Missionary heroes deserve honor
January 3 2003 by Tony W. Cartledge , BR Editor

Missionary heroes deserve honor | Friday, Jan. 3, 2003

Friday, Jan. 3, 2003

Missionary heroes deserve honor

By Tony W. Cartledge BR Editor

Missionaries are my heroes.

It's been that way for some time - since I first learned about missionaries in RA's, since I first read about people like Lottie Moon and Bill Wallace, people who loved God and loved God's people more than they loved their own lives.

Enough to give up their own lives.

Missionary service is never easy. Often, it involves long separations from family and loved ones, long distances to travel, long years in language study and long days of learning a new culture.

From the beginning, it has also involved a distinct element of danger - not just the dangers of travel, which in some countries are considerable - but the danger of being seen as snooty rich Americans who think the local religion isn't good enough.

Missionaries have often been targeted for robberies because they generally have access to cars. More recently and more commonly, they have been attacked because they are seen as both American and Christian, which many in the world - to our great misfortune - see as synonymous. Both titles carry considerable baggage to those who feel that their culture, country or faith tradition is threatened by the missionaries' presence.

Missionaries know they stand a chance of being martyrs, especially in politically sensitive or unstable parts of the world, and yet they remain, held fast by love.

Such was the case with Martha Myers, William Koehn and Kathy Gariety, career missionaries to Yemen who lost their lives December 30 when a Muslim extremist gunned them down during a staff meeting at Jibla Baptist Hospital in Yemen. The gunman also wounded short term missionary Donald Caswell, who was working in the pharmacy.

The misguided murderer reportedly said he believed their murders would bring him closer to Allah, though many other Muslims were quick to insist that his actions were not in keeping with the teachings of Islam.

Myers was a missionary doctor described by friends as outspoken and headstrong, but madly in love with the people of Yemen, where she had served for 25 years.

A friend of mine remembers working with Myers, who was prone to putting on a head covering and going out after hours to visit people on all levels of society in Jibla. She was famous for driving to outlying villages to immunize children and was kidnapped once. She was known for overwhelming generosity, and reportedly gave her savings account to finance a local person's kidney transplant.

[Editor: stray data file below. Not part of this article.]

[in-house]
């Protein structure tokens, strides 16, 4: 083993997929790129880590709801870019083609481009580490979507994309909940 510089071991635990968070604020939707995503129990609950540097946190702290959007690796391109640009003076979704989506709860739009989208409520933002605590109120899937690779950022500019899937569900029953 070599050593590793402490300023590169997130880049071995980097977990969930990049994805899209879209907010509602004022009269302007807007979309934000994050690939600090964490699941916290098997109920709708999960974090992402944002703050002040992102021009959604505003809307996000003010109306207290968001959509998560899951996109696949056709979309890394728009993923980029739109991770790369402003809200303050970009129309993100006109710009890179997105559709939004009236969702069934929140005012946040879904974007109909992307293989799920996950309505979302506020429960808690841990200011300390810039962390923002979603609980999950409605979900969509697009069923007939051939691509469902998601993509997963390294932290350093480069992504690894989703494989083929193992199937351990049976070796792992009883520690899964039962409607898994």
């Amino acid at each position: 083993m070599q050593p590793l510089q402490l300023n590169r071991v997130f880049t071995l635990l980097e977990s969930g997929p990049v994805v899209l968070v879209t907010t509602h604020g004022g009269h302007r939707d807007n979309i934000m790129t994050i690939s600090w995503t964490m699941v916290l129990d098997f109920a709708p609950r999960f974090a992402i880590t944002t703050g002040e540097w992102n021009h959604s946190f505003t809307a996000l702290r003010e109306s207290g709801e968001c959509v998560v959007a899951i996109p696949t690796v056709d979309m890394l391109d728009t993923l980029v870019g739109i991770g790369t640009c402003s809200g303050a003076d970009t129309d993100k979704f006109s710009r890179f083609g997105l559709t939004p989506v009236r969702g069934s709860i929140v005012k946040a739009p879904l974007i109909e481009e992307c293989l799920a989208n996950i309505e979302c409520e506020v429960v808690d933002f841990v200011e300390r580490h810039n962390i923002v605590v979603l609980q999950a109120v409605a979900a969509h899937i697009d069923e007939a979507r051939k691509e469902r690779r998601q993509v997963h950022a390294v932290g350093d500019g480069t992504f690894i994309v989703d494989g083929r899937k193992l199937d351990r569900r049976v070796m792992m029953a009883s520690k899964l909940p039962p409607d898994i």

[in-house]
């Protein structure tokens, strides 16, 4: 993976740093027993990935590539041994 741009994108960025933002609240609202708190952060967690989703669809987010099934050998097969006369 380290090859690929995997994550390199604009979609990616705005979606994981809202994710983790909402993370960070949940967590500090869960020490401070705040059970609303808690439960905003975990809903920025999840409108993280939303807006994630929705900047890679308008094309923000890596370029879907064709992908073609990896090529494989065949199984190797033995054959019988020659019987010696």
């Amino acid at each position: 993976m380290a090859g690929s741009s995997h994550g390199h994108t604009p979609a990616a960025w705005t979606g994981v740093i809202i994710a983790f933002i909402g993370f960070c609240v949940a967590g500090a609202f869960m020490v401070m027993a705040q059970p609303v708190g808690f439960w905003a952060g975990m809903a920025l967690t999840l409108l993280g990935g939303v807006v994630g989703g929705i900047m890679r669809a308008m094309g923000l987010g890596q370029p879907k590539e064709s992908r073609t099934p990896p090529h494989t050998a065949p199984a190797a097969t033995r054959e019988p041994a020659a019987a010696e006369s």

Myers' compassion for the people was unquestioned, and she had "just the perfect blend of eccentricity to be effective as a single woman doctor in the Muslim world," my friend observed.

Koehn was a quiet and committed administrator who worked long hours to keep the hospital open and sought a variety of ways for the hospital to minister in Christ's name. He was especially known for ministry to orphans, prisoners, and the poorest of the poor. A 28-year veteran of mission work, Koehn was scheduled to retire next October. Like Myers, he was so devoted to the people of Jibla that he had asked to be buried on the hospital grounds.

Local hospital employees built the coffins and lowered them into the ground. One of them said of Koehn, "This is my father, I have to do this," according to Baptist Press.

Purchasing agent Gariety was described by friends as a missionary from the soles of her feet to the crown of her head. She not only kept the hospital stocked with needed supplies, but performed other needed functions. When on stateside leave, she was tireless in gathering donations of medical supplies for the work in Yemen.

Recently, Gariety was outspoken in her criticism of the International Mission Board's plans to transfer the hospital to a local charity and to refocus the missionaries' work.

Her love for the people of Yemen was unquestioned.

Missionaries like these are my heroes - people who love God enough, and love God's people enough - to share that love even at the risk of their own lives.

These are people who deserve our respect, who deserve our prayers, who deserve our financial support.

They also deserve our trust, honor and admiration.

May more of us learn to love God and others as they do.

After all, that's how Jesus said others would know those who follow Him - by their love.

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1/3/2003 12:00:00 AM by Tony W. Cartledge , BR Editor | with 0 comments
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